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Compression garments are an essential way of controlling lymphoedema.
This video gives and introduction to compression garments in the treatment of lymphoedema. This information was correct as of 1 December 2011.
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Sleeves can be used for swollen arms and stockings can be used for swollen legs. Compression garments are also available for lymphoedema affecting the breast/chest and genital area.
They work by:
It’s important to be fitted by someone experienced in selecting, measuring and fitting compression garments. Your lymphoedema specialist will usually do this or arrange it for you. Compression garments are available in different grades of pressure depending on the degree of lymphoedema you have.
In many hospitals, compression garments are available from the breast care nurse or surgical appliances department. They come in a range of shades to match different skin tones and hypo-allergenic types are available for people with sensitive skin. Some garments are available ‘off the shelf’ and others need to be made-to-measure. A list of suppliers is on pages 80–81. Your GP can prescribe garments but usually only on the recommendation of your lymphoedema specialist. Your specialist will discuss which is the most appropriate garment for you and they will choose the correct size. Your GP will then be asked to provide the garment.
During your fitting you should also be advised and shown how to put on and remove the garment. Here are some useful suggestions:
It’s important to wear your compression garment all day, but usually it can be taken off at night when you’re lying down and resting.
When you start wearing a compression garment for the first time, wear it for a few hours the first day. Then gradually build up the time you wear it for each day, until you can keep it on for most of the day. This way you will become gradually used to the feeling and pressure of the garment against your skin.
If you’re travelling a long distance, especially by air, make sure you wear it for the full length of the journey and for some hours afterwards.
You should be given at least two garments so that you can have one in the wash while you wear the other. The manufacturer will supply washing instructions. Worn every other day, they usually last between 4–6 months.
If your compression garment is too loose, it won’t control swelling and needs to be refitted. If it’s too tight, it will restrict blood flow. If you get pins and needles or pain, or your fingers or toes change colour, it’s too tight. Remove it straight away and contact your lymphoedema specialist for advice. It’s important that you’re properly measured and fitted to prevent these problems from happening.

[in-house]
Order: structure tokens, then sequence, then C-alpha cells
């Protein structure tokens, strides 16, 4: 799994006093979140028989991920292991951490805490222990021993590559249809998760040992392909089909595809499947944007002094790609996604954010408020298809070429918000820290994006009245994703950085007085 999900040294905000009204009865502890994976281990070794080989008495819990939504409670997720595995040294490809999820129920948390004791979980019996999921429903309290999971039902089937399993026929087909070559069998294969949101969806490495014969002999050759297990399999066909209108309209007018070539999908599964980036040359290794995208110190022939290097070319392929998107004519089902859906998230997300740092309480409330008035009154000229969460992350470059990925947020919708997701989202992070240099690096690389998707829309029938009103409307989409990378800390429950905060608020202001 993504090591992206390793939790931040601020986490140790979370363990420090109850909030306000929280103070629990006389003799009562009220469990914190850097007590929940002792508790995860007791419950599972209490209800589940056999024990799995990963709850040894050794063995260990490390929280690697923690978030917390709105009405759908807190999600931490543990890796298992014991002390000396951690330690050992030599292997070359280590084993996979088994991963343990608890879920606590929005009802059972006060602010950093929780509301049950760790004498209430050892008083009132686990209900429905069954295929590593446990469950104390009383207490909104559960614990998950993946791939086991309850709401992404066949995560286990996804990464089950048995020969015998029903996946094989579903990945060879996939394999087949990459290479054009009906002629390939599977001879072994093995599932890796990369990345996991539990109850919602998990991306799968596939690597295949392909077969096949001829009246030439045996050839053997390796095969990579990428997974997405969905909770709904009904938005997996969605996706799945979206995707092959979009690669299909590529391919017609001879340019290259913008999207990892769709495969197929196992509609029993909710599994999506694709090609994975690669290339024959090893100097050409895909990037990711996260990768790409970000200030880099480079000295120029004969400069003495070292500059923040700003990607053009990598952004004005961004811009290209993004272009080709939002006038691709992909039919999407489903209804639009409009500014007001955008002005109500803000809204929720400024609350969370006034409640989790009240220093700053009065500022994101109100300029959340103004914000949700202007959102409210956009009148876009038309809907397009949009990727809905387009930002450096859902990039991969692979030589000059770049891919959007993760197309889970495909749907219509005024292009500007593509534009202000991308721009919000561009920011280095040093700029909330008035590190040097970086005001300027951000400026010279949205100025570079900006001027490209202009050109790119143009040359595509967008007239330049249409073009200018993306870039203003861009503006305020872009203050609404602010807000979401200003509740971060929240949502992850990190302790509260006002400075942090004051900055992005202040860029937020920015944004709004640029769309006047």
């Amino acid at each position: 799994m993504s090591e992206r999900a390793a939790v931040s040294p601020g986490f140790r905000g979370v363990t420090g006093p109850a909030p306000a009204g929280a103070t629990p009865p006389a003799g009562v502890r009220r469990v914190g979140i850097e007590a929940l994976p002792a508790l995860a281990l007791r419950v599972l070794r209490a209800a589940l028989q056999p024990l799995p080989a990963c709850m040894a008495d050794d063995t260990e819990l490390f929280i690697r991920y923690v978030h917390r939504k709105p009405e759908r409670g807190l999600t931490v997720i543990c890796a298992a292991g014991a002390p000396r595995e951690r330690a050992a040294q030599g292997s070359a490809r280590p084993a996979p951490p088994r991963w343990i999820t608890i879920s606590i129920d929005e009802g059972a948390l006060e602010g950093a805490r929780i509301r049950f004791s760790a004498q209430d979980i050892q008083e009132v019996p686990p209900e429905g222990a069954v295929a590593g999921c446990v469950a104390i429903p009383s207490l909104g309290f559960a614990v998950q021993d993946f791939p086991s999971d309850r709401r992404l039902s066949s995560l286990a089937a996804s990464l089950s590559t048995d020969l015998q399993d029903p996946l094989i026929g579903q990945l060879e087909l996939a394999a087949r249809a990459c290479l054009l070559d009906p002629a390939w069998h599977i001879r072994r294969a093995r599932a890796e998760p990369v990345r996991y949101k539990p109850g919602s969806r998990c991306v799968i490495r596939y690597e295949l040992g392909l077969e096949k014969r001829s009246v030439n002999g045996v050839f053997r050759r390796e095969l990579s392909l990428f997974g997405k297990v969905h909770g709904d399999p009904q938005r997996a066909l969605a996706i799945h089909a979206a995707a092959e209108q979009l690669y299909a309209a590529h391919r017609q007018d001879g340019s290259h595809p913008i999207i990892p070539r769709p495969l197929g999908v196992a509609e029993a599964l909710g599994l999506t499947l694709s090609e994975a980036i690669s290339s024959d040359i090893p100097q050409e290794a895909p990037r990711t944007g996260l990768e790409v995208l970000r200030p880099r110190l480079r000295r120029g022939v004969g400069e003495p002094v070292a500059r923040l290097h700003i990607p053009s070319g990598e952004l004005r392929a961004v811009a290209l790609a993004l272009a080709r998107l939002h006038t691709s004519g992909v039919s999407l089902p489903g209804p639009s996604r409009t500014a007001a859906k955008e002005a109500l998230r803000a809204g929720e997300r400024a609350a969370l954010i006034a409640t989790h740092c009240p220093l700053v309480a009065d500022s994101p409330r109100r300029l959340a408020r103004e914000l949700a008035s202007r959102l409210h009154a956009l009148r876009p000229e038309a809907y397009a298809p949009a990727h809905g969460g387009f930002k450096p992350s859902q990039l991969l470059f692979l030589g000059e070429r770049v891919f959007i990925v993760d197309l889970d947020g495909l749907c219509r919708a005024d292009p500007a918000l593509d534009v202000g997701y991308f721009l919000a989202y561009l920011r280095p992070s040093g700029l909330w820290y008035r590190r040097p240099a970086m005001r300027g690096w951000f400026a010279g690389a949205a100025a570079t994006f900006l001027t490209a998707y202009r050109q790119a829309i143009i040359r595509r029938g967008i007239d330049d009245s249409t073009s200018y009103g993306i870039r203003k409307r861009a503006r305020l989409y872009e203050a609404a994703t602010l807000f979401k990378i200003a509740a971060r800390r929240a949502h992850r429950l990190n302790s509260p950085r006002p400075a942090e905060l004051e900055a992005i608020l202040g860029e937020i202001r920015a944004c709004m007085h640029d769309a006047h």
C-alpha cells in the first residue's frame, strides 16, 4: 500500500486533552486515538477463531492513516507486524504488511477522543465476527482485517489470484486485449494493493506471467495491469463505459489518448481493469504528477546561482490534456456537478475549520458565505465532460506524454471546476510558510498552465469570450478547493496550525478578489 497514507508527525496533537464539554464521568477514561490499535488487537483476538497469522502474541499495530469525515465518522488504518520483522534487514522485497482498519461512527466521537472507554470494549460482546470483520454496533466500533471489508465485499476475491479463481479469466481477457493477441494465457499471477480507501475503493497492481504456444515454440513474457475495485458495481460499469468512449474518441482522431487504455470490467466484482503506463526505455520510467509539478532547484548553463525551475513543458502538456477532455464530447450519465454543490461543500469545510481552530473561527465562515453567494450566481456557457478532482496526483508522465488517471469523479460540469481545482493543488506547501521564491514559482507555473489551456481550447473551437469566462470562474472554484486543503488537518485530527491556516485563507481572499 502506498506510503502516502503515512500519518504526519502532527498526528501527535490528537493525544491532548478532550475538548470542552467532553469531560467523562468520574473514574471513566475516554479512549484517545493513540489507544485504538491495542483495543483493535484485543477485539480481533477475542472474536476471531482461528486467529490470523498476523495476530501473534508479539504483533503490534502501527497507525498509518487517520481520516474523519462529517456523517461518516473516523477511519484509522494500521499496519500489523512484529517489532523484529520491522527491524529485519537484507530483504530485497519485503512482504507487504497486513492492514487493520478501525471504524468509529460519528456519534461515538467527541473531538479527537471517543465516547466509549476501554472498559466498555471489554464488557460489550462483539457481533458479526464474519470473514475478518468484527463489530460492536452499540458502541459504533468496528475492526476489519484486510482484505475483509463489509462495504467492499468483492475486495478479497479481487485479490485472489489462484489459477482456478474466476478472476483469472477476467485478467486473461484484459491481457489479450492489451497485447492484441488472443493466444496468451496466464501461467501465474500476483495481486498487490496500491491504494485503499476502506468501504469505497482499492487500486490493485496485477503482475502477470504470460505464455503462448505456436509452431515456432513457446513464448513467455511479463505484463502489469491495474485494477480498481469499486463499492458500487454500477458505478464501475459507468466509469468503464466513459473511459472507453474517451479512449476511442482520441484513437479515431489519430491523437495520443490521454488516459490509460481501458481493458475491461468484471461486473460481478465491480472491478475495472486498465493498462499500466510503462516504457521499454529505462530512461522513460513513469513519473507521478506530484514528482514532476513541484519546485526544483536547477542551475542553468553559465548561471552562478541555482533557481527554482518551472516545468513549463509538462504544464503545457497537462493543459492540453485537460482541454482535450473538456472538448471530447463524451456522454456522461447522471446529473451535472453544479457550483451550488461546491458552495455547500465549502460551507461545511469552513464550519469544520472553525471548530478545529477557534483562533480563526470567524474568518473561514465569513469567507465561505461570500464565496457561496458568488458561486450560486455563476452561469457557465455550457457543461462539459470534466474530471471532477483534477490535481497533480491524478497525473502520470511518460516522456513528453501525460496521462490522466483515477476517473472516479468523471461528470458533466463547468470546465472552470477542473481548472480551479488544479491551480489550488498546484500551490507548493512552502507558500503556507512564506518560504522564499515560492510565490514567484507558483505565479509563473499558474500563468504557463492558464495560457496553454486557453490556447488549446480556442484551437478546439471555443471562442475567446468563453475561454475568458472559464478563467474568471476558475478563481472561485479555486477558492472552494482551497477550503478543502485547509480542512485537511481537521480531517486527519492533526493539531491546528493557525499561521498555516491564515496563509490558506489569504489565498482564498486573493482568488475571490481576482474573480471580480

There are some situations when compression garments shouldn’t be worn. You should avoid wearing one if:
Compression garments used incorrectly can be harmful, and won’t help the swelling go down. The material can form tight bands across the skin and even damage it. If you’re in doubt, ask your lymphoedema specialist for advice.
If the limb is large and irregular in shape, compression bandaging is used first to reduce the size of the limb before a compression garment is fitted.
If your arm or leg is very swollen or its shape has changed a lot, it may be difficult to fit a compression sleeve or stocking.
To reduce the swelling and improve the shape, special multi-layer lymphoedema bandages and different types of foam can be used as part of your treatment.
A lymphoedema specialist will usually put the compression bandages on for you every day. It may take two or three weeks of bandaging before it’s possible to fit a compression sleeve or stocking.
Bandaging is often combined with manual lymphatic drainage (MLD) massage| or simple lymphatic drainage (SLD) massage|, exercises| and skin care| to reduce the size of a limb that’s very swollen.
Content last reviewed: 1 March 2013
Next planned review: 2015
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